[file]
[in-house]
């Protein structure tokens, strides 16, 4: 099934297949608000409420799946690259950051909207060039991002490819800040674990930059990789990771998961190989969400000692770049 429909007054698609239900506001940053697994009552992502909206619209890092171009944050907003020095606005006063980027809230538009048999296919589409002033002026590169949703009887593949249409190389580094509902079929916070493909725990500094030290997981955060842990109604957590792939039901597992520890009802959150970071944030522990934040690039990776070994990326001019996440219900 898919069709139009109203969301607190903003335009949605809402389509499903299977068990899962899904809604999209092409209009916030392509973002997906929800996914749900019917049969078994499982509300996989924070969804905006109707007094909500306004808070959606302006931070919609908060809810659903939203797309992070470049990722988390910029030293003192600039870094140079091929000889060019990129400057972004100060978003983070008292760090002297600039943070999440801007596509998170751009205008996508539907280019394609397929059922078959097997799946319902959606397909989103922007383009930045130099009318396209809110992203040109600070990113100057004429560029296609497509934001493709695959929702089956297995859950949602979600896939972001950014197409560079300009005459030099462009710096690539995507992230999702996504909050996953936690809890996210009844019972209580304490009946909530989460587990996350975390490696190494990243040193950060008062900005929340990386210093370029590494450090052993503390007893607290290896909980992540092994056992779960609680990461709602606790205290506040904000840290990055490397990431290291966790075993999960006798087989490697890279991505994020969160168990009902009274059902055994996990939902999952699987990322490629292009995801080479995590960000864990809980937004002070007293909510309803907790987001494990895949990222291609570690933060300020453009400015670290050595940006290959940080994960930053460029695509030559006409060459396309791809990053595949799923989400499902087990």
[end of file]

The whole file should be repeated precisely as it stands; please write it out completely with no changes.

[in-house]
């Protein structure tokens, strides 16, 4: 099934297949608000409420799946690259950051909207060039991002490819800040674990930059990789990771998961190989969400000692770049 429909007054698609239900506001940053697994009552992502909206619209890092171009944050907003020095606005006063980027809230538009048999296919589409002033002026590169949703009887593949249409190389580094509902079929916070493909725990500094030290997981955060842990109604957590792939039901597992520890009802959150970071944030522990934040690039990776070994990326001019996440219900 898919069709139009109203969301607190903003335009949605809402389509499903299977068990899962899904809604999209092409209009916030392509973002997906929800996914749900019917049969078994499982509300996989924070969804905006109707007094909500306004808070959606302006931070919609908060809810659903939203797309992070470049990722988390910029030293003192600039870094140079091929000889060019990129400057972004100060978003983070008292760090002297600039943070999440801007596509998170751009205008996508539907280019394609397929059922078959097997799946319902959606397909989103922007383009930045130099009318396209809110992203040109600070990113100057004429560029296609497509934001493709695959929702089956297995859950949602979600896939972001950014197409560079300009005459030099462009710096690539995507992230999702996504909050996953936690809890996210009844019972209580304490009946909530989460587990996350975390490696190494990243040193950060008062900005929340990386210093370029590494450090052993503390007893607290290896909980992540092994056992779960609680990461709602606790205290506040904000840290990055490397990431290291966790075993999960006798087989490697890279991505994020969160168990009902009274059902055994996990939902999952699987990322490629292009995801080479995590960000864990809980937004002070007293909510309803907790987001494990895949990222291609570690933060300020453009400015670290050595940006290959940080994960930053460029695509030559006409060459396309791809990053595949799923989400499902087990």